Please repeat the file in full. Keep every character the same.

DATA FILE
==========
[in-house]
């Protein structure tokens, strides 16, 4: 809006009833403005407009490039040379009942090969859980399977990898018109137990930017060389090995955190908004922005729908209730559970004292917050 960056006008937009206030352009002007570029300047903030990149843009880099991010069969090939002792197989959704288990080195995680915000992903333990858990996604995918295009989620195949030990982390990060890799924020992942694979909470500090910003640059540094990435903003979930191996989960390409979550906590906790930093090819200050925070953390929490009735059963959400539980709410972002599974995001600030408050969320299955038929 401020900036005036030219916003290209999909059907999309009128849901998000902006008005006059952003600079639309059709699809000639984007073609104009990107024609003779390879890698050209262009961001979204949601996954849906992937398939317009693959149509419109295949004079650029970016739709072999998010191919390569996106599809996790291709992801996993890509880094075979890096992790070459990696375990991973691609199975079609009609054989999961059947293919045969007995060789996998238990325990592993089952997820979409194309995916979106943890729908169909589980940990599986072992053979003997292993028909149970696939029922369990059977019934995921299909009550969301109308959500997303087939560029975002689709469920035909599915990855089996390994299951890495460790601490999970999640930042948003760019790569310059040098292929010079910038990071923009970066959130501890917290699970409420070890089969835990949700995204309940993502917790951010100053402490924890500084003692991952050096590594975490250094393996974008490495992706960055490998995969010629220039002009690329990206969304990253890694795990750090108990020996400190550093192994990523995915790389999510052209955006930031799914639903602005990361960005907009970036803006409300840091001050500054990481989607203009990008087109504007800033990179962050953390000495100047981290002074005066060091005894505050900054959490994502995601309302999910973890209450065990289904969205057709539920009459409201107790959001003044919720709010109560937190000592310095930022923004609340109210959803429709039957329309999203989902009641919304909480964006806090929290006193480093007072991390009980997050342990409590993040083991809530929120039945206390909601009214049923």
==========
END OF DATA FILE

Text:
[in-house]
């Protein structure tokens, strides 16, 4: 809006009833403005407009490039040379009942090969859980399977990898018109137990930017060389090995955190908004922005729908209730559970004292917050 960056006008937009206030352009002007570029300047903030990149843009880099991010069969090939002792197989959704288990080195995680915000992903333990858990996604995918295009989620195949030990982390990060890799924020992942694979909470500090910003640059540094990435903003979930191996989960390409979550906590906790930093090819200050925070953390929490009735059963959400539980709410972002599974995001600030408050969320299955038929 401020900036005036030219916003290209999909059907999309009128849901998000902006008005006059952003600079639309059709699809000639984007073609104009990107024609003779390879890698050209262009961001979204949601996954849906992937398939317009693959149509419109295949004079650029970016739709072999998010191919390569996106599809996790291709992801996993890509880094075979890096992790070459990696375990991973691609199975079609009609054989999961059947293919045969007995060789996998238990325990592993089952997820979409194309995916979106943890729908169909589980940990599986072992053979003997292993028909149970696939029922369990059977019934995921299909009550969301109308959500997303087939560029975002689709469920035909599915990855089996390994299951890495460790601490999970999640930042948003760019790569310059040098292929010079910038990071923009970066959130501890917290699970409420070890089969835990949700995204309940993502917790951010100053402490924890500084003692991952050096590594975490250094393996974008490495992706960055490998995969010629220039002009690329990206969304990253890694795990750090108990020996400190550093192994990523995915790389999510052209955006930031799914639903602005990361960005907009970036803006409300840091001050500054990481989607203009990008087109504007800033990179962050953390000495100047981290002074005066060091005894505050900054959490994502995601309302999910973890209450065990289904969205057709539920009459409201107790959001003044919720709010109560937190000592310095930022923004609340109210959803429709039957329309999203989902009641919304909480964006806090929290006193480093007072991390009980997050342990409590993040083991809530929120039945206390909601009214049923």